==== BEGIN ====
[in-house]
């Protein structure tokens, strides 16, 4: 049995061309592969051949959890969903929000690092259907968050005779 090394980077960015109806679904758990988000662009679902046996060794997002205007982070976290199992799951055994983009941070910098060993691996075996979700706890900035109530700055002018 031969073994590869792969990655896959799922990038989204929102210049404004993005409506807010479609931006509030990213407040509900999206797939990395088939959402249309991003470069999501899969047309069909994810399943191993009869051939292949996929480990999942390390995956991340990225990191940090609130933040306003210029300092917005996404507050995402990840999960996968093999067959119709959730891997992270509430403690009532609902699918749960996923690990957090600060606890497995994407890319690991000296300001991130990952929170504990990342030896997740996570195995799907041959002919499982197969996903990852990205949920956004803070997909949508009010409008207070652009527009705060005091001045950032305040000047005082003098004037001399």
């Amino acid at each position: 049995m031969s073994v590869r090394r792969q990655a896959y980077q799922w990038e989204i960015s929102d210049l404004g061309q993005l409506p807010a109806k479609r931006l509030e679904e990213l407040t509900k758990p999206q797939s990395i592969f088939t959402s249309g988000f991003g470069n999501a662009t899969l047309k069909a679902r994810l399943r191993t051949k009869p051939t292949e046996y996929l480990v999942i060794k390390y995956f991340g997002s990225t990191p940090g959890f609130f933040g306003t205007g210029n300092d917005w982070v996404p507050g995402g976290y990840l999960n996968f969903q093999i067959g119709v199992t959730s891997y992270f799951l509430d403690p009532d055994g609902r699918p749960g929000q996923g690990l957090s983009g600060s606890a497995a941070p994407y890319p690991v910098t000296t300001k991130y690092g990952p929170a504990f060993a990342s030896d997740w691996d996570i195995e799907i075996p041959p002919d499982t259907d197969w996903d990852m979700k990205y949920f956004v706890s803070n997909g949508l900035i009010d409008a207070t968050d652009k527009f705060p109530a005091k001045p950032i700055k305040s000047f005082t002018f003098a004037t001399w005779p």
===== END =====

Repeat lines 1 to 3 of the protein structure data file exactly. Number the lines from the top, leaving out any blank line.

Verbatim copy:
[in-house]
């Protein structure tokens, strides 16, 4: 049995061309592969051949959890969903929000690092259907968050005779 090394980077960015109806679904758990988000662009679902046996060794997002205007982070976290199992799951055994983009941070910098060993691996075996979700706890900035109530700055002018 031969073994590869792969990655896959799922990038989204929102210049404004993005409506807010479609931006509030990213407040509900999206797939990395088939959402249309991003470069999501899969047309069909994810399943191993009869051939292949996929480990999942390390995956991340990225990191940090609130933040306003210029300092917005996404507050995402990840999960996968093999067959119709959730891997992270509430403690009532609902699918749960996923690990957090600060606890497995994407890319690991000296300001991130990952929170504990990342030896997740996570195995799907041959002919499982197969996903990852990205949920956004803070997909949508009010409008207070652009527009705060005091001045950032305040000047005082003098004037001399």
């Amino acid at each position: 049995m031969s073994v590869r090394r792969q990655a896959y980077q799922w990038e989204i960015s929102d210049l404004g061309q993005l409506p807010a109806k479609r931006l509030e679904e990213l407040t509900k758990p999206q797939s990395i592969f088939t959402s249309g988000f991003g470069n999501a662009t899969l047309k069909a679902r994810l399943r191993t051949k009869p051939t292949e046996y996929l480990v999942i060794k390390y995956f991340g997002s990225t990191p940090g959890f609130f933040g306003t205007g210029n300092d917005w982070v996404p507050g995402g976290y990840l999960n996968f969903q093999i067959g119709v199992t959730s891997y992270f799951l509430d403690p009532d055994g609902r699918p749960g929000q996923g690990l957090s983009g600060s606890a497995a941070p994407y890319p690991v910098t000296t300001k991130y690092g990952p929170a504990f060993a990342s030896d997740w691996d996570i195995e799907i075996p041959p002919d499982t259907d197969w996903d990852m979700k990205y949920f956004v706890s803070n997909g949508l900035i009010d409008a207070t968050d652009k527009f705060p109530a005091k001045p950032i700055k305040s000047f005082t002018f003098a004037t001399w005779p």